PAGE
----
9. The fitness requirements for JAG are pretty low. You don't go through bootcamp and having early morning drills like enlisted men. You start by going through officer candidate school, which is more learning military rules and protocol than physical training.

    There are however other drawbacks to JAG.

    (1) 4 year commitment. You can't just hang out in JAG for a year or two waiting for the economy to recover. You're in it for four years, and that's a long time. But, that commitment isn't job security; you're still at at will employee and can be canned if they don't need you.

    (2) Not the experience you're looking for. Junior JAG officers spend most of their time writing wills and prosecuting DUIs and drug possession. From what I've heard, you do get a world class education in these areas, so JAG would be perfect for someone who either wants to be a prosecutor or plans to work in a small town general practice firm. But, you probably won't be able to transfer into a big or midsize firm's corporate department.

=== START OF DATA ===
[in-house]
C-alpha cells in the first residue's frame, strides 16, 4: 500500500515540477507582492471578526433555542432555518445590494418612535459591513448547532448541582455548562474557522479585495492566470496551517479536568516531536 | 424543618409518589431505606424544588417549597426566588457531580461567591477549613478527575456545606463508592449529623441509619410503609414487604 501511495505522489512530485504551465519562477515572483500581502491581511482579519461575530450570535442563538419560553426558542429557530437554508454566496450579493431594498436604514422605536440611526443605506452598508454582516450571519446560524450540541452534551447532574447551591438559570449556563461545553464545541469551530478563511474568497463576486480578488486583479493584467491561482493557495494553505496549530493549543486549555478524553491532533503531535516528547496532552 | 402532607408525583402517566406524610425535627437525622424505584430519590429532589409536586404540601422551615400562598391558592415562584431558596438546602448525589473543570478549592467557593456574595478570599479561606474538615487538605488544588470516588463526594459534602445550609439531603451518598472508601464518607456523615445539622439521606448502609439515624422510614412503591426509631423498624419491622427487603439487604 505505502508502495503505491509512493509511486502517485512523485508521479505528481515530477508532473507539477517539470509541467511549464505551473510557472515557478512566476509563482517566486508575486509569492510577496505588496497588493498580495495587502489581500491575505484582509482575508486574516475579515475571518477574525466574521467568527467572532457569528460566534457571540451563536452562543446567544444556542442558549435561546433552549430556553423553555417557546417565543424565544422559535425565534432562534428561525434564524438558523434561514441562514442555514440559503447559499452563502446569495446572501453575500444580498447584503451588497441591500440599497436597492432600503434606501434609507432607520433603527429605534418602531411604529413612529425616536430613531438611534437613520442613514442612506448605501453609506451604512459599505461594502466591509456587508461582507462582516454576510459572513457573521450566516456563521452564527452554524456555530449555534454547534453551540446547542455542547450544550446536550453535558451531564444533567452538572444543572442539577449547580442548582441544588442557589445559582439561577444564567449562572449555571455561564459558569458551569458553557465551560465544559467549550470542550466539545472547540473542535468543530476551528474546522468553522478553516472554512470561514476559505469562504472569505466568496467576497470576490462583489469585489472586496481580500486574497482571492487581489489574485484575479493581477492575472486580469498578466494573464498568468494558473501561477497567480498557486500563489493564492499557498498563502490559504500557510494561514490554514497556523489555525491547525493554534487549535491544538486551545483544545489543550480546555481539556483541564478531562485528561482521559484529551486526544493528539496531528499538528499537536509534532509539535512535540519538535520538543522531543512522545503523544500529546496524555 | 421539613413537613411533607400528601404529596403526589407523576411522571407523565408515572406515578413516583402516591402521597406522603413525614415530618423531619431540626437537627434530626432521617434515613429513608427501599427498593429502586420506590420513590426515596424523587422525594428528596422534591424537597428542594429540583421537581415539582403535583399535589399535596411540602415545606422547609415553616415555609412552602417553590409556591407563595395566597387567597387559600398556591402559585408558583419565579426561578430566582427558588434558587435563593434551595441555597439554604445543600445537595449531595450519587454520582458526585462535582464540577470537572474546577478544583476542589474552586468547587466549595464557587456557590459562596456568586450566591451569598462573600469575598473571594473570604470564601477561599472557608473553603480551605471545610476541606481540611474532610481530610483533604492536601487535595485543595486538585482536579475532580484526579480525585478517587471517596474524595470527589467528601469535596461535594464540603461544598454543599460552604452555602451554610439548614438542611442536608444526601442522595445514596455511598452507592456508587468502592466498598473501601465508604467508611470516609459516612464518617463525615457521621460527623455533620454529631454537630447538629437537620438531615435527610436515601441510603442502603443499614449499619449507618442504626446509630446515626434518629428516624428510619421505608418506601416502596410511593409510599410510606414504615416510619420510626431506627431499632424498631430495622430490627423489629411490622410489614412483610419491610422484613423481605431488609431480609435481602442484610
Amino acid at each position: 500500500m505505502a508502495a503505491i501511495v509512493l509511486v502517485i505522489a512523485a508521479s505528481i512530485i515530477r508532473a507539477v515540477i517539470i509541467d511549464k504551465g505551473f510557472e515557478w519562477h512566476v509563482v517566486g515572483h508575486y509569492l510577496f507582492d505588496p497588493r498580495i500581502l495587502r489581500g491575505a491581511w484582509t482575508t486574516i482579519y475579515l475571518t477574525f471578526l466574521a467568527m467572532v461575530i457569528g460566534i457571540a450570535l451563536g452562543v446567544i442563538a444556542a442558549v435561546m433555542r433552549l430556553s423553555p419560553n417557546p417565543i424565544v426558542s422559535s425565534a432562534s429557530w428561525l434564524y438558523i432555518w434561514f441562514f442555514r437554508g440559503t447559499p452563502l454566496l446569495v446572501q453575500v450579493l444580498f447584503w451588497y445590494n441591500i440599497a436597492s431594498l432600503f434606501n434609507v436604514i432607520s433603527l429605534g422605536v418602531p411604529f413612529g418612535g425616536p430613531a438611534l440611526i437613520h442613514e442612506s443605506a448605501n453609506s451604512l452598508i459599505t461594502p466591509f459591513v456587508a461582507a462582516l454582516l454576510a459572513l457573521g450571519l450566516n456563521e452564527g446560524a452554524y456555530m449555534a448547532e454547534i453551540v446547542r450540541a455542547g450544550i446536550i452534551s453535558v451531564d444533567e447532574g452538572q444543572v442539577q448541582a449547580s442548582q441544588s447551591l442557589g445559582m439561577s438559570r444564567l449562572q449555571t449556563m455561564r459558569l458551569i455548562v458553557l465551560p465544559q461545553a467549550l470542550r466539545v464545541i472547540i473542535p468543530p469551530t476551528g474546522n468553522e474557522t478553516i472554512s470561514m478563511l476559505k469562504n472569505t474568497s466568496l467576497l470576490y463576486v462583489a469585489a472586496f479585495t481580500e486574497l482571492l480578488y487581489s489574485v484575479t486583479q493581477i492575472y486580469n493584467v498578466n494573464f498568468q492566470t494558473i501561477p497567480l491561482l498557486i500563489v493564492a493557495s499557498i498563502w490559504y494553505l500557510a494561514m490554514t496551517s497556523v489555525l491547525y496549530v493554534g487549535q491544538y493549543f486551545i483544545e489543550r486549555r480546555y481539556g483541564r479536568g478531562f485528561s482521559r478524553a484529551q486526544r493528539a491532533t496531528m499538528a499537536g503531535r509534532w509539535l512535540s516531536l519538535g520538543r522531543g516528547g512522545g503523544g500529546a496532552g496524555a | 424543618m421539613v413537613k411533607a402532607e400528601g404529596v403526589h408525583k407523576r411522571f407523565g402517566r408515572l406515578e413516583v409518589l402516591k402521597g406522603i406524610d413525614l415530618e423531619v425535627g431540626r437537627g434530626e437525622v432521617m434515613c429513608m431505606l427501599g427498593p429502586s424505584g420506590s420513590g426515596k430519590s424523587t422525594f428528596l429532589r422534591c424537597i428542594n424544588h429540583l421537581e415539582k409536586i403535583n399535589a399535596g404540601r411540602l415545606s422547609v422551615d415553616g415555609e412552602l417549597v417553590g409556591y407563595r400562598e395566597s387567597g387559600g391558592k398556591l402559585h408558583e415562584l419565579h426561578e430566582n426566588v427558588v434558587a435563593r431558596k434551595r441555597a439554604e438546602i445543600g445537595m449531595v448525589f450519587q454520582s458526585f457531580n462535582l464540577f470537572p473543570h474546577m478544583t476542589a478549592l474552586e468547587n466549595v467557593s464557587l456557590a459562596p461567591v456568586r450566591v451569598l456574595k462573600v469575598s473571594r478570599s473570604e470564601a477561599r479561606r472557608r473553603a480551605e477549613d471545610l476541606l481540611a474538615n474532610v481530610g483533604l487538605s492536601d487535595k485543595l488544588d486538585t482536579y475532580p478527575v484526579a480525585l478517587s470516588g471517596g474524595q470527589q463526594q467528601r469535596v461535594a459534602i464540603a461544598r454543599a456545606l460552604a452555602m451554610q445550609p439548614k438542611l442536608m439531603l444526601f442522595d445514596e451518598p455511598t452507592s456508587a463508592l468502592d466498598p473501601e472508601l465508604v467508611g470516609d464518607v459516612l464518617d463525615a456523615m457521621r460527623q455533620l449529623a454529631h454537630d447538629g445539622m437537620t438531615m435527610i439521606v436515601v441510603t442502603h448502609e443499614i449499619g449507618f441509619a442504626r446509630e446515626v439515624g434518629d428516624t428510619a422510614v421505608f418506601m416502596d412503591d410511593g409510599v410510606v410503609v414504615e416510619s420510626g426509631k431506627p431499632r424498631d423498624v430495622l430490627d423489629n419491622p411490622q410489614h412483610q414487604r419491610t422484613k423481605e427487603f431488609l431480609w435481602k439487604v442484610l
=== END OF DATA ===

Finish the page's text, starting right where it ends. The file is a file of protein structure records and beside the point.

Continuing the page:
(3) You have absolutely no choice in where you live. A buddy of mine is stationed in Oklahoma and it's so awful there that he looks forward to being sent on trips to Montgomery, AL.

    And, like you said, JAG is extremely difficult to get in to. It's not too tough if you did ROTC and all that and are already an officer. But, getting in from the civilian world is like trying to transfer from shit law to big law.

    Career counselors simply don't understand how competitive these alternative career paths are. They might as well suggest running for political office (oh...that's right, some of them actually do).